Among the 36 internal instruments, the karmendriya and jnanendriya are called the pulan or senses. The five subtle qualities and the three modifications of the mind without the chittham are called puriashtakam or eight senses.

Five States of consciousness

Tamil Siddhas call the wakeful state as nanavu (jāgrit), the dream state as kanavu (svapna), the deep sleep state as cuļinai or āļurakkam (suṣupti), the turiya state as appāl (beyond) and the turiyāṭīṭa state or aṭīṭam as appālukkappāl (beyond the beyond).

According to Tirumandiram among the three qualities, the satva guna is responsible for wakeful state, the rajo guna for the dream state and the tamo guna for deep sleep. The turiya is beyond the three guna and is hence, nirguna (v2296).

Tirumandiram states that  most of the states of consciousness are experienced in the sakala state. The kevala in sakala, sakala in sakala and suddha in sakala experience five states of consciousness each. The states of consciousness experienced during yoga also occur in the sakala state. Thus, the total states of consciousness experienced in the sakala state are twenty. Besides these, the true kevala experience five states and the suddha experience five states. Thus, the total number of states of consciousness is thirty.

States of consciousness of kevala in sakala

The kevala-kevala are unconscious until maya stirs them. Then they experience the descending states of consciousness or kezhāl avatthai and ascending states of consciousness or melāl avatthai. These states are called so as they descend from the brow middle to the navel and ascend back. Tirumūlar calls a soul emerging from its inactive state as a student who is woken up by the teacher with the help of a stick. The soul is unconscious, in the state of eternal sleep, immersed in ānava. The Lord wakes it up with the help of maya and makes it experience all the five states (v2162).

The descending states of consciousness are experienced in different parts of the body.

aiyaintu matthimaiyānatu sākkiram

kaikanṭa pannānkil kaṇṭam kanāvenpar

poikaṇṭilāta puruṭan idhayam suzhunai

meikaṇṭavan untiyākum turiyamē (verse 2142)

Among the five śiva tattva all of them function in the wakeful state, four in the dream state (suddha vidya is nonfunctional), three in deep sleep (maheswara is also nonfunctional), two in turya (śiva and sakti) and only śivam in the turyāṭīṭa (v2143). As the number of siva tattva functioning differ in the different states, the corresponding vidya tattva and the atma tattva also differ. These principles depend on the siva tattva to turn them on. Thus, the states of consciousness differ in the number of instruments functioning in them.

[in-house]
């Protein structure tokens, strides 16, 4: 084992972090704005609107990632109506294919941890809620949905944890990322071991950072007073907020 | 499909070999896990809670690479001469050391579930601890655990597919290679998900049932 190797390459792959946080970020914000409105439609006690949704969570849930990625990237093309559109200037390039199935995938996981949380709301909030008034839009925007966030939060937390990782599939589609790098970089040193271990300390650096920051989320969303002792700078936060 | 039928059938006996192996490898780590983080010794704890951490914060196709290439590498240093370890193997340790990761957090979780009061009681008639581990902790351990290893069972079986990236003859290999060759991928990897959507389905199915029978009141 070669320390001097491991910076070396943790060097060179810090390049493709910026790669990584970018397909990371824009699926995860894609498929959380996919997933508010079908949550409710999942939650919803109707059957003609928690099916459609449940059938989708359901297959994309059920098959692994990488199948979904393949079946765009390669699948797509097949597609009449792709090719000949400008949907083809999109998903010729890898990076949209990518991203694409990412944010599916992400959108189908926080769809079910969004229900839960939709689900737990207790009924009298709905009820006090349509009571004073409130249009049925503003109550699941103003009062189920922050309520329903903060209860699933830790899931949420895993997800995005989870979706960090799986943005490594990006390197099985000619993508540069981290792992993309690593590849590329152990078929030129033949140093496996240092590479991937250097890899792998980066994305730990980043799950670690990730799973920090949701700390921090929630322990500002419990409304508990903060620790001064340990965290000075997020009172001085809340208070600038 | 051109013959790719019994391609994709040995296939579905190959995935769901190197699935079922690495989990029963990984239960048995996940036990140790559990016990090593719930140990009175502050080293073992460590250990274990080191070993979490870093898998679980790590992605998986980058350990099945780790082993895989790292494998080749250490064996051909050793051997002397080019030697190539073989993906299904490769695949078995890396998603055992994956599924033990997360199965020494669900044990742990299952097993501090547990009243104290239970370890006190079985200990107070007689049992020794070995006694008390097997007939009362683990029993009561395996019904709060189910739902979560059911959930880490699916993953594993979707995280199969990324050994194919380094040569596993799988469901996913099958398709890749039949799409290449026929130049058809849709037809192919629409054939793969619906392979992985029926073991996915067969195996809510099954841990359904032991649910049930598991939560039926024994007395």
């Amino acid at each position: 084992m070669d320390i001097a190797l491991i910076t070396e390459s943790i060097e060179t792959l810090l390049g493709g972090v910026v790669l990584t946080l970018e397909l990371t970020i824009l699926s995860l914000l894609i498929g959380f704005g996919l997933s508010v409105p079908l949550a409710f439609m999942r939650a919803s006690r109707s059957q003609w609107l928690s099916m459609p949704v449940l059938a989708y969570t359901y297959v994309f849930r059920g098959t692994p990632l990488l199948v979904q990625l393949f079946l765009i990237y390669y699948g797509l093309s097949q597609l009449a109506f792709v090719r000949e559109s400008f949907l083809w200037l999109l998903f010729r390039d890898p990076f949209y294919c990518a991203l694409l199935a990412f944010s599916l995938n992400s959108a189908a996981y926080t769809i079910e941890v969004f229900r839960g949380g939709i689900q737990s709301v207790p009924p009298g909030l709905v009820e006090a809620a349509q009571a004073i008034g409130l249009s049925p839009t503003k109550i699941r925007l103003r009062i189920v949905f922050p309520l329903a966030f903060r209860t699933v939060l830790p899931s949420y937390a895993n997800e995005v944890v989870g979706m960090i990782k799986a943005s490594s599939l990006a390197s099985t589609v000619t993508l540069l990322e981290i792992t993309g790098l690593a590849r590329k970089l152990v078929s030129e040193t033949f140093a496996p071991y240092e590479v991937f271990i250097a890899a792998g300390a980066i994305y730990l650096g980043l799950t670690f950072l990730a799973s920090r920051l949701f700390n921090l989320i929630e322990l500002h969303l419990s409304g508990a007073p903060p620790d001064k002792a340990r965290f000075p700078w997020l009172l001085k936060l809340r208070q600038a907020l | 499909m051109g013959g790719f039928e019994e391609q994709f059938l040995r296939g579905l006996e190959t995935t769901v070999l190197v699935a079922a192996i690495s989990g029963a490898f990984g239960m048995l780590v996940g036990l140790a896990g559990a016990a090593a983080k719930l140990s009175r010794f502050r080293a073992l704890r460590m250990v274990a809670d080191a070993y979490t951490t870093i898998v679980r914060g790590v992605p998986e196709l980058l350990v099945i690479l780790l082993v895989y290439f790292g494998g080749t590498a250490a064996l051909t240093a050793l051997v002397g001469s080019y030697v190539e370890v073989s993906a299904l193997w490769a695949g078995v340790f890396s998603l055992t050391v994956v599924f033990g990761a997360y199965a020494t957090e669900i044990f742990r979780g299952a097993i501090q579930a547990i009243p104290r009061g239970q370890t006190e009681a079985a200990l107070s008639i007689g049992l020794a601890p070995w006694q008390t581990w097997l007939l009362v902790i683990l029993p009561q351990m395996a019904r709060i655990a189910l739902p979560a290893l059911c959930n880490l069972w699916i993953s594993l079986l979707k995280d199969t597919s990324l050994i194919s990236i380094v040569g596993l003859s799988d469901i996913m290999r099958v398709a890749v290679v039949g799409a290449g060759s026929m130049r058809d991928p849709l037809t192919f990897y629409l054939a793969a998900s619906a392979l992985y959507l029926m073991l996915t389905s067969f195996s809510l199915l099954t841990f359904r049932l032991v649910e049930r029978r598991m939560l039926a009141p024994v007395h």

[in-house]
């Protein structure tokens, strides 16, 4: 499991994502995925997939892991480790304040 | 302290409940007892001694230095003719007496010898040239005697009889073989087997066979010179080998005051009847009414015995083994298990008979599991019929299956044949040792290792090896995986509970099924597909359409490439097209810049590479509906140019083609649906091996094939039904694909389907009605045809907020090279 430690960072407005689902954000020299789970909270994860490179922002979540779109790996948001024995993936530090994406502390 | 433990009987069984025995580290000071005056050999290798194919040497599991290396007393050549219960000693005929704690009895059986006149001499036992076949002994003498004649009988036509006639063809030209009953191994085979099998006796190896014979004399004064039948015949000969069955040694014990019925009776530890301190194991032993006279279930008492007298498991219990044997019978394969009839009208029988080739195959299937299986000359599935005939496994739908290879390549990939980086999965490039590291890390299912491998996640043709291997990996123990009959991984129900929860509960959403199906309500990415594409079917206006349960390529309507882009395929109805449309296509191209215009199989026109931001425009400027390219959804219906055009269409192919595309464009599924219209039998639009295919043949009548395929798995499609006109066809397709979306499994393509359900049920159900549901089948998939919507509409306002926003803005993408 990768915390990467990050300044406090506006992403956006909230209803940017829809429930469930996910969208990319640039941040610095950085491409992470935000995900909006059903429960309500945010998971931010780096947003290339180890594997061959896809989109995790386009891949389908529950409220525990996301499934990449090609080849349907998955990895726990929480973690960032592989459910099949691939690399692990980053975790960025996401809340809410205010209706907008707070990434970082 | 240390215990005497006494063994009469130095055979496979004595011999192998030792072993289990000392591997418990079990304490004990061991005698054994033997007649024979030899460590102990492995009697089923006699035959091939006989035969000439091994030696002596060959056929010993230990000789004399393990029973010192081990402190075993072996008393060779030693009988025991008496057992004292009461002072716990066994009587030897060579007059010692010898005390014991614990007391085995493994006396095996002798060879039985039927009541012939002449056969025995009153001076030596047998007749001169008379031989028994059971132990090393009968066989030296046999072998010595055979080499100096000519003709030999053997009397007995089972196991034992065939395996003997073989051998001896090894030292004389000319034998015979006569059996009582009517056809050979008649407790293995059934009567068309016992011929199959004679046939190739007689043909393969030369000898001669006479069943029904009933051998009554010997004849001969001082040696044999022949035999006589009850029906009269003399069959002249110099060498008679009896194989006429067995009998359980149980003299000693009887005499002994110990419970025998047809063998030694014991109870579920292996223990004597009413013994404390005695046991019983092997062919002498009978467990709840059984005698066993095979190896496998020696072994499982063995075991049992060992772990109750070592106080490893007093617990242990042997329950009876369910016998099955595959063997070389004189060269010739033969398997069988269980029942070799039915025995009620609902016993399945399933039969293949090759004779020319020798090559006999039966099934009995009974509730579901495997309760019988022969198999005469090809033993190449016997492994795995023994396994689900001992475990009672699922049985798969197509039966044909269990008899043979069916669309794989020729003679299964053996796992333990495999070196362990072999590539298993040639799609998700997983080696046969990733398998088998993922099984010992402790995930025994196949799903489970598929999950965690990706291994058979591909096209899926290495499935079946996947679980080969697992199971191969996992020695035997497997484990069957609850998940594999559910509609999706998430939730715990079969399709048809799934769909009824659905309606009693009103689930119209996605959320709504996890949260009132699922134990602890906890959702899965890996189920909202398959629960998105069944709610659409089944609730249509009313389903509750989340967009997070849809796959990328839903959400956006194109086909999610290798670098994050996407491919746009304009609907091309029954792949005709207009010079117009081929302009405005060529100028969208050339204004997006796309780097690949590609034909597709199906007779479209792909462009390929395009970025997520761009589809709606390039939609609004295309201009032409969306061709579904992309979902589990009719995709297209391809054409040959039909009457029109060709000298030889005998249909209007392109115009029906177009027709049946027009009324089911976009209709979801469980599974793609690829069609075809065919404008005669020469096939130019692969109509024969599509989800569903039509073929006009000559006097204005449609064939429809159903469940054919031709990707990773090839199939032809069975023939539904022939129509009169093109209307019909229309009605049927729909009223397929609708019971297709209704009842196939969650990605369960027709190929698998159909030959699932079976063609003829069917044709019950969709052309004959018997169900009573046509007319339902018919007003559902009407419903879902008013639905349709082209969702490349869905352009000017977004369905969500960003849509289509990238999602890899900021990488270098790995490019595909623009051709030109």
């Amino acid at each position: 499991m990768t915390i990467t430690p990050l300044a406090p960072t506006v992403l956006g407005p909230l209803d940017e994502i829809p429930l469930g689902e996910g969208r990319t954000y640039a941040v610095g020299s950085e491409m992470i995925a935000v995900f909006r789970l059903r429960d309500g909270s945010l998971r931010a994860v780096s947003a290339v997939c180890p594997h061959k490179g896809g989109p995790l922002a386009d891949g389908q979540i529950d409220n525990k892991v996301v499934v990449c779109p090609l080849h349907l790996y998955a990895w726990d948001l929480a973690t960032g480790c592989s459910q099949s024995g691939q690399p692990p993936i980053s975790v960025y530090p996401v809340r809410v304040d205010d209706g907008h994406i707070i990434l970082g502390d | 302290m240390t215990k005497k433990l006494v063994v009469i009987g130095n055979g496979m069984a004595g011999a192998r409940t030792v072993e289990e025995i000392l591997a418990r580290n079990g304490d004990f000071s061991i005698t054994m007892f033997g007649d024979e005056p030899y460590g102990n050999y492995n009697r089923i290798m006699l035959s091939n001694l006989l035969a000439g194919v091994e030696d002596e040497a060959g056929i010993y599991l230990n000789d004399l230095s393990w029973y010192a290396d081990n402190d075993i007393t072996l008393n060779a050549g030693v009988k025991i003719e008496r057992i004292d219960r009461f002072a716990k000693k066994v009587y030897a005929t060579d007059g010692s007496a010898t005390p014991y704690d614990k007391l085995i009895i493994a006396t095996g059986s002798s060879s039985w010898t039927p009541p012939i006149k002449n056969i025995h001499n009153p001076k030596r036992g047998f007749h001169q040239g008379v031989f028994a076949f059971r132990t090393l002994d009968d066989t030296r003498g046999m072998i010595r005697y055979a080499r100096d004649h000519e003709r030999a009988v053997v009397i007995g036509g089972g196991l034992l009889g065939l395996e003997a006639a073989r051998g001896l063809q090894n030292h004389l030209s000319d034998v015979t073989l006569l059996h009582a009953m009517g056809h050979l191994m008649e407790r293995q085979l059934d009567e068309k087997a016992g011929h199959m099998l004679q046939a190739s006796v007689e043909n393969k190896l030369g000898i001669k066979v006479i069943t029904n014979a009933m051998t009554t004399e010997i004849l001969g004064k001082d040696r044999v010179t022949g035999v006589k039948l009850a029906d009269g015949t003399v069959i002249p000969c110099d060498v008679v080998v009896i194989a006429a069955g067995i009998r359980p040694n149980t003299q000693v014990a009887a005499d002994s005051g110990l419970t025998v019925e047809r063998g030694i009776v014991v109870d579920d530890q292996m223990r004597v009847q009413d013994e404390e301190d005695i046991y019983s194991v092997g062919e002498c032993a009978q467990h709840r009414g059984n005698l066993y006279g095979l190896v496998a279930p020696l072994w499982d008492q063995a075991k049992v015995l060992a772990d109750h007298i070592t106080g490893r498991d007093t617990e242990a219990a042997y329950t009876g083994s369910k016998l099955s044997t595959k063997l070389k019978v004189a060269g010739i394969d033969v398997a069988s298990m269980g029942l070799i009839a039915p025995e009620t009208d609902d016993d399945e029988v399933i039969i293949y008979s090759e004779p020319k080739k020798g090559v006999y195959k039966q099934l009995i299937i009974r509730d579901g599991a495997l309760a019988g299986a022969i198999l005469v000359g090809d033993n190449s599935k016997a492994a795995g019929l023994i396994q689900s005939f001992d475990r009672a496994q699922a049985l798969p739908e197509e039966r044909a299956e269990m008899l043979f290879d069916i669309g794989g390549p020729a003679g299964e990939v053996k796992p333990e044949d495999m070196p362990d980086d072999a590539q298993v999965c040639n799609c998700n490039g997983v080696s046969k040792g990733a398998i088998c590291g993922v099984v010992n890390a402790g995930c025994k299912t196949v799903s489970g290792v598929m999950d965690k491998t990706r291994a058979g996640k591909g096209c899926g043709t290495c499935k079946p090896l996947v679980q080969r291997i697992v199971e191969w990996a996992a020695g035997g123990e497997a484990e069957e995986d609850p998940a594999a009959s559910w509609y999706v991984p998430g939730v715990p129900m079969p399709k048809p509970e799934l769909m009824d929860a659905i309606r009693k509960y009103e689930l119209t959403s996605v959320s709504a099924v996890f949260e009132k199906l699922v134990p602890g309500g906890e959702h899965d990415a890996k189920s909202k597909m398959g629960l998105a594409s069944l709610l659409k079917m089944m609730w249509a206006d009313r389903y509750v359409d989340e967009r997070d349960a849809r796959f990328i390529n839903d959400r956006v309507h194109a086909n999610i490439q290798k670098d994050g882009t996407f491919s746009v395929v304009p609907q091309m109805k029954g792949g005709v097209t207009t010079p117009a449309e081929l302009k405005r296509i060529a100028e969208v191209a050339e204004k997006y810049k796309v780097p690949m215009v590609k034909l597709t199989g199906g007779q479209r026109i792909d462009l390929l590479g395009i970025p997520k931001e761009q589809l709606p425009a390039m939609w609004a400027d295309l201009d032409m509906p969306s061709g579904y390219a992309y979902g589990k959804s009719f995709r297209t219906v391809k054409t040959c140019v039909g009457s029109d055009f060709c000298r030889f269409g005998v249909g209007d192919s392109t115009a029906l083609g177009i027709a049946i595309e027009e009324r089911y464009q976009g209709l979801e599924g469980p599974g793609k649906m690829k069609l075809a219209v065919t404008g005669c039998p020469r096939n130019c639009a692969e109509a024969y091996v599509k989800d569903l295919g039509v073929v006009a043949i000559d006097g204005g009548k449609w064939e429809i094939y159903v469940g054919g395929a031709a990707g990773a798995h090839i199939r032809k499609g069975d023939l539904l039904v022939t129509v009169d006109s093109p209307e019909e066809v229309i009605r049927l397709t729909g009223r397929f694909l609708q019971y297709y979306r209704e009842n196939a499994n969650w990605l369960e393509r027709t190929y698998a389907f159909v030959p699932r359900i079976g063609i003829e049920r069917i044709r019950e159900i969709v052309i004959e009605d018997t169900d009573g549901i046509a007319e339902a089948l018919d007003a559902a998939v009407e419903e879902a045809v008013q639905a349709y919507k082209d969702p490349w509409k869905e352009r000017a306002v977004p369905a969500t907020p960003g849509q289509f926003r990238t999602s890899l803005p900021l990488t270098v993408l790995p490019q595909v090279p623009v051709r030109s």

The participants of the wakeful state are ten senses, five elements, five subtle qualities, ten vital airs, four modifications of the mind and the purusha. It is experienced in the middle of the brow. The soul remains with objective experience of the world (v2144).

In the dream state the soul settles in the throat with the ten vital airs and four modifications of the mind. The ten senses are discarded in this state. All the experiences are due to the modifications of the mind (v2154). The experiences in the dream state are created by maya.

In deep sleep, the soul descends to the heart and remains with prāna and ciṭṭam. The other modifications of the mind do not work in this state. The prāna is operated by ahamkara but it does not confer the sense of “I-ness”. As intellect is not functioning, the purusha is unable to remember the experiences in this state. Tirumandiram calls this state as avyakta or unclear (v2155).

In the turya state, the soul is with prāna only. It remains at the navel. Tirumūlar says that it remains as the speechless one who has left the ignorance caused by the body. The soul remains with the sense of Self. Tirumandiram says that the turiya state remains within all other states and that there is no state which is free of it (v2156).

Tirumandiram describes the turyātīta state as “we do not know”(v2158).

States of consciousness of sakala-sakala

The sakala-sakala experience madhyāl avatthai or middle states. They are experienced at the brow middle. All the five states of consciousness are experienced in the jagrit state. Hence, they are given as combinations of the jagrit state. The jagrit in these souls differ from the jagrit of the descending states in that all instruments are functioning here and the soul experiences the world fully. Sakala are souls that possess all the five innate impurities. Tirumandiram explains the relationship between the innate impurities and the states of consciousness. Maya operates in jāgrit-turya. Kāmiya mala functions in jāgrit-suṣupti. Mayeya mala functions in jāgrit-svapna and tirodāyi mala functions in jāgrit jāgrit. This leads to the inference that the āṇava functions in jāgrit-turyatita.